National Tax On Natural Gas Would Be An Issue For All Americans

A proposed tax on natural gas that’s been presented as a ‘methane fee’ within the reconciliation package currently being debated in Congress was the subject of the recent Leader’s Roundtable: Exposing the Democrats’ “Heat Your Home Tax.”

As Independent Petroleum Association of America Chairman and Texland Petroleum President Jim Wilkes explained, the bill will particularly impact independent oil and natural gas producers and American consumers:

“The proposals put forward in reconciliation – from changes in tax policy to the proposed establishment of new and unprecedented fees on industry at every level, and threats to cease federal lands production, would have a dramatic impact on IPAA members. All the things being considered would result in higher gasoline prices and higher heating costs for communities across the United States.”

The remarks came on the heels of IPAA joining the American Gas Association (AGA), American Petroleum Institute (API), and Interstate Natural Gas Association of America (INGAA) in a call for Congress to withdraw the national energy tax from the proposed reconciliation bill citing the impacts that consumers and producers are already feeling the impact of the administration’s anti-domestic production policies.

During his first year in office, President Biden has restricted access to reliable and affordable energy for all Americans. Not only has the president killed the Keystone XL Pipeline and ordered a perpetual (and illegal) federal leasing ban, he has also begged OPEC+ to increase its energy production to help reduce fuel and gasoline costs in the United States.

As Wilkes described:

“All of the feeling it’s created makes you doubt whether you really want to invest in this business in the long-run in the United States of America. That’s really kind of the bottom line. When you have uncertainty in tax policy, regulatory policy, access to federal lands and just an all out assault from the regulatory agencies on our industry, it creates doubt. And anytime you do that, it’s going to make people pull back from investing. That’s just natural.

“So I’ve talked to many different independents, small independents, and they wonder, ‘What kind of future do we have?’”

Now, Congress has proposed a duplicative tax on oil and natural gas production and natural gas transmission that will force Americans to make detrimental financial decisions. Kristen Granier, Senior Director at AGA, said:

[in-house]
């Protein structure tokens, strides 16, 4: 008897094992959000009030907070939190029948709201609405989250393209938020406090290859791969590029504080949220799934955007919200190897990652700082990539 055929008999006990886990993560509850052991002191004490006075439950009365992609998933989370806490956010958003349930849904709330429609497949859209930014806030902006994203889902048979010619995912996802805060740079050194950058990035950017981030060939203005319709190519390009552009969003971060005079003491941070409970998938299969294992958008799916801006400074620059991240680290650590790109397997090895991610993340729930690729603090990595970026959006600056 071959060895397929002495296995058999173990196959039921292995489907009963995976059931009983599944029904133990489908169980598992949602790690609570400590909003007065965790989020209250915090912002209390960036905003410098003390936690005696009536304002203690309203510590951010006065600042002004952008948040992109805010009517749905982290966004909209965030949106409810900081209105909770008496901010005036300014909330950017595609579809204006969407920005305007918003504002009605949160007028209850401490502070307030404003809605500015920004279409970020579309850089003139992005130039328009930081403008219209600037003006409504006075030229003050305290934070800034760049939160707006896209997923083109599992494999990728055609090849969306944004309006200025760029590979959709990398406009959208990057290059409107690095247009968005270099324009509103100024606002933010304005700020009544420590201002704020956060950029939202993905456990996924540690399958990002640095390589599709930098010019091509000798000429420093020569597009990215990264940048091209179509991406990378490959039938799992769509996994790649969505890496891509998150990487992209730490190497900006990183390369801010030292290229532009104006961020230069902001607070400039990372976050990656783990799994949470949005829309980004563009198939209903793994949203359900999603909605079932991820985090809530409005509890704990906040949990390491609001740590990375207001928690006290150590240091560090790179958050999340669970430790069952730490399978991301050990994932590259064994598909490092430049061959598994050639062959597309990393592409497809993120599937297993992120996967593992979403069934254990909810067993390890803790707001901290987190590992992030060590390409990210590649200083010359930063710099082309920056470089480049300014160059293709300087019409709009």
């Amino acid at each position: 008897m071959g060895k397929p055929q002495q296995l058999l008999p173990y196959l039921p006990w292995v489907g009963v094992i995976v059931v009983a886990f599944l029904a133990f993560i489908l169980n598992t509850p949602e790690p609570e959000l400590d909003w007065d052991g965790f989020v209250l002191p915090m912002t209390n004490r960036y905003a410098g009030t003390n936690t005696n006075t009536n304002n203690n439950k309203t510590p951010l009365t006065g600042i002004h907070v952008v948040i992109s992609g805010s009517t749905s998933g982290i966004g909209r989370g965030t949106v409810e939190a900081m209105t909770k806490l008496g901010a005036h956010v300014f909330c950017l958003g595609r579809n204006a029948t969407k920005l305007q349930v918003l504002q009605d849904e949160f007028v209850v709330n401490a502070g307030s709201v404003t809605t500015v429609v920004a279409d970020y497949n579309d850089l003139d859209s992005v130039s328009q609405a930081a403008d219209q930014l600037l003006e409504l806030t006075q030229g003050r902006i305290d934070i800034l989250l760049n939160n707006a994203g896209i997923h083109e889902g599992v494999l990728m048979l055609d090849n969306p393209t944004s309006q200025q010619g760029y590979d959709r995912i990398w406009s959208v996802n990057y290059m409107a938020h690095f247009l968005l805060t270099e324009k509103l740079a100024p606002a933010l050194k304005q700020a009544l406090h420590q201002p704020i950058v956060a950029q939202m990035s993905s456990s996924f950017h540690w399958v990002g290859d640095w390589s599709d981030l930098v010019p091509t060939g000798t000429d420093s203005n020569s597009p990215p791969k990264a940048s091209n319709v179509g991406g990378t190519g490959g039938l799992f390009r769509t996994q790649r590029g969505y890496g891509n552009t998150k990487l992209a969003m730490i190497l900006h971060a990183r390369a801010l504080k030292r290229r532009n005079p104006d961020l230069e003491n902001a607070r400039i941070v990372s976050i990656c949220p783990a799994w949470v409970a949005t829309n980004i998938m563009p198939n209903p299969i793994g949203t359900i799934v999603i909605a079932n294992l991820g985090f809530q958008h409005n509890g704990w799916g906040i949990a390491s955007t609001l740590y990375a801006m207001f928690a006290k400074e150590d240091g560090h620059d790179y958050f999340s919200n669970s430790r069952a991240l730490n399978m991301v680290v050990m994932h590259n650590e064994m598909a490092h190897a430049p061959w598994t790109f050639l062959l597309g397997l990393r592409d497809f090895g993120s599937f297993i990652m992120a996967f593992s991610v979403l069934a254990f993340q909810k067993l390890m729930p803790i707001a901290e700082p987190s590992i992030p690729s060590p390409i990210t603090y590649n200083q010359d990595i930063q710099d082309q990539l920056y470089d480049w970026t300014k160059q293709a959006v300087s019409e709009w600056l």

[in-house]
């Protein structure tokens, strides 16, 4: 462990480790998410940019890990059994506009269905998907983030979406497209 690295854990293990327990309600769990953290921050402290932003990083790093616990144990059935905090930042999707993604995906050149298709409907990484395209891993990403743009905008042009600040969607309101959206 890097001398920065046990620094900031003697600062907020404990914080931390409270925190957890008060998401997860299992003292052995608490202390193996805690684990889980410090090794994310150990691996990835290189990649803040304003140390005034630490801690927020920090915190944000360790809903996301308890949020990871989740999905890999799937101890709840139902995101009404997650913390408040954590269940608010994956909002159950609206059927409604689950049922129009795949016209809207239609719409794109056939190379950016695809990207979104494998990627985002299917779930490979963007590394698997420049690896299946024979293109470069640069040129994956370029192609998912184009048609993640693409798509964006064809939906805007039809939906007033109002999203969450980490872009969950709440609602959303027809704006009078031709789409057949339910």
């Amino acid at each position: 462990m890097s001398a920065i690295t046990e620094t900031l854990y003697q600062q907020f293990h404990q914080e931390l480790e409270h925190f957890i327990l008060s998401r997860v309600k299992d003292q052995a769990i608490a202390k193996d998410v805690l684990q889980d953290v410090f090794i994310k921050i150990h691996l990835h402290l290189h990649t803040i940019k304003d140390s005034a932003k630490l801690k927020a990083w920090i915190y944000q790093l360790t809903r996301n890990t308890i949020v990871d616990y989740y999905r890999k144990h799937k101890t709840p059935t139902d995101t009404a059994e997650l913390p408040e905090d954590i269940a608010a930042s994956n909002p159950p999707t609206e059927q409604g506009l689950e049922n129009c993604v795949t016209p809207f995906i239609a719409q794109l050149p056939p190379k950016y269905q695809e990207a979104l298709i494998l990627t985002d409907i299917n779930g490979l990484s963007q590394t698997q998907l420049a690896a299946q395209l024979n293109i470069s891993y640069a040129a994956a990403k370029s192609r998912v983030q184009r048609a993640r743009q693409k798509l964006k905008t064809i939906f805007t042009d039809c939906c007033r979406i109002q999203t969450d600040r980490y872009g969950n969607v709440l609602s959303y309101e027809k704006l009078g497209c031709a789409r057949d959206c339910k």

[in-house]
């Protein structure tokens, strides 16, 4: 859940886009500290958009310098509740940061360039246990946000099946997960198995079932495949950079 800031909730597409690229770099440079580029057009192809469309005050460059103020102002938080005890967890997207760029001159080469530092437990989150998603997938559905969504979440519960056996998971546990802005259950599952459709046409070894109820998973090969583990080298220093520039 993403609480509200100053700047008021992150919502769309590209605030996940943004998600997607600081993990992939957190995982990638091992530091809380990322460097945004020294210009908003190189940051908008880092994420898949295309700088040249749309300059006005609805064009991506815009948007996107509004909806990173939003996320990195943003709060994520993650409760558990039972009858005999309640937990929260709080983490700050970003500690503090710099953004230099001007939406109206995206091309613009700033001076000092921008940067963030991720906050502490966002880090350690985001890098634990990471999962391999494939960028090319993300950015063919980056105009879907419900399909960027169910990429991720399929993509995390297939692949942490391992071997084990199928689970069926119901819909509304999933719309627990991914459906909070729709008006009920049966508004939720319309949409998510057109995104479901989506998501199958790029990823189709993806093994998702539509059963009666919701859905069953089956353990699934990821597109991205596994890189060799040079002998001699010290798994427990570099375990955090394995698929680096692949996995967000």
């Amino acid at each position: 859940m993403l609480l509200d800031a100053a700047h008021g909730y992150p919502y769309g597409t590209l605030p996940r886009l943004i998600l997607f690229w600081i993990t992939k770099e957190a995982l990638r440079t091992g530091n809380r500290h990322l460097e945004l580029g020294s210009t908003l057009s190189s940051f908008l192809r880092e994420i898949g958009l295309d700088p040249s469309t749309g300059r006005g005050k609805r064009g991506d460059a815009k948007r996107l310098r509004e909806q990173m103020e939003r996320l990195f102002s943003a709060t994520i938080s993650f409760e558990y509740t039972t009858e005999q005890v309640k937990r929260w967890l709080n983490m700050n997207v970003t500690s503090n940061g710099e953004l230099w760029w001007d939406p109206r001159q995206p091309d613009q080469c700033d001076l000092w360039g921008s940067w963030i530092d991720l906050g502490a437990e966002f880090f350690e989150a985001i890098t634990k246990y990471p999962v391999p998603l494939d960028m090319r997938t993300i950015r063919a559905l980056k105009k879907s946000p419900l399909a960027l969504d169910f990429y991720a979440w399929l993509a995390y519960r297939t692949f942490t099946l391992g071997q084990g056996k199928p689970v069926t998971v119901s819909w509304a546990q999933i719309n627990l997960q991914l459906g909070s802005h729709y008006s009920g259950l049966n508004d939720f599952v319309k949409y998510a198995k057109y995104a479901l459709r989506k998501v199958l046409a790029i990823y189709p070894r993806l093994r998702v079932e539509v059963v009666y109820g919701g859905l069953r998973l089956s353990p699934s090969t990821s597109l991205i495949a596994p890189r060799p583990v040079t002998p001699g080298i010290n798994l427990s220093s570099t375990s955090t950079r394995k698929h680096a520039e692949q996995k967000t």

“By AGA’s estimates, the tax will increase natural gas bills at a minimum of 12 percent per American family per year. While this might not seem like a lot to most, this is the difference between buying groceries and paying to heat your home this winter.” (emphasis added)

Anne Bradbury, CEO of the American Exploration & Production Council (AXPC), added:

“These policies will make the natural gas that Americans use to heat their homes and cook their meals significantly more expensive… and those that will be especially hard hit will be that one-third of Americans already struggling to pay their energy bills.” (emphasis added)

Claudette Duff, the president and CEO of Integrity Senior Services, described the especially troubling impact this could have on seniors. She discussed that seniors represent 34 percent of the population and that homelessness amongst people over 50 is not only on the rise, but a national crisis:

Implementing the methane tax could add to these rising costs and I’m concerned that vulnerable seniors are not being considered.

“While I believe we must battle climate change, I am also painfully aware that most seniors have little financial wiggle room. Seniors in my community are having difficulty paying their co-pays and other health-related costs. In fact, this situation is so dire that my agency has been waiving co-pays, and most recently, have started offering pro bono medical health services to seniors.

“…These most vulnerable among us make daily compromises in order to survive. Any possibility of an added cost to them must be seriously considered.” (emphasis added)

What about methane reductions?

This attack on domestic energy production and American households is being disguised as a methane fee but in reality, it is the wrong path to manage methane. As Granier stated:

“The tax is designed to fine companies based on the amount of natural gas they produce or transport, not on actual emissions… The tax would actually reduce incentives for natural gas companies to invest in infrastructure upgrades that we continuously use to enhance safety.”  (emphasis added)

Rep. Kelly Armstrong (R-ND) agreed:

“We are not lowering worldwide emissions by doing this. What we are doing is putting American companies, American workers, and American energy producers at a disadvantage on the world stage… It’s not making the world any cleaner and it’s not making us any safer.”

While domestic policies are not reducing emissions, they are impacting both energy prices and national security, as expressed by Rep. Bill Johnson (R-OH):

“Inflation is a problem, but energy inflation is a crisis. It’s a national security crisis because energy policy is national security policy in this country.” (emphasis added)

Conversations about the increase in natural gas and oil prices have been ongoing for the past few weeks. The good news is that neither the problem nor the solution is unknown – domestic policies are impacting energy prices and increased domestic production would help alleviate the costs for consumers.

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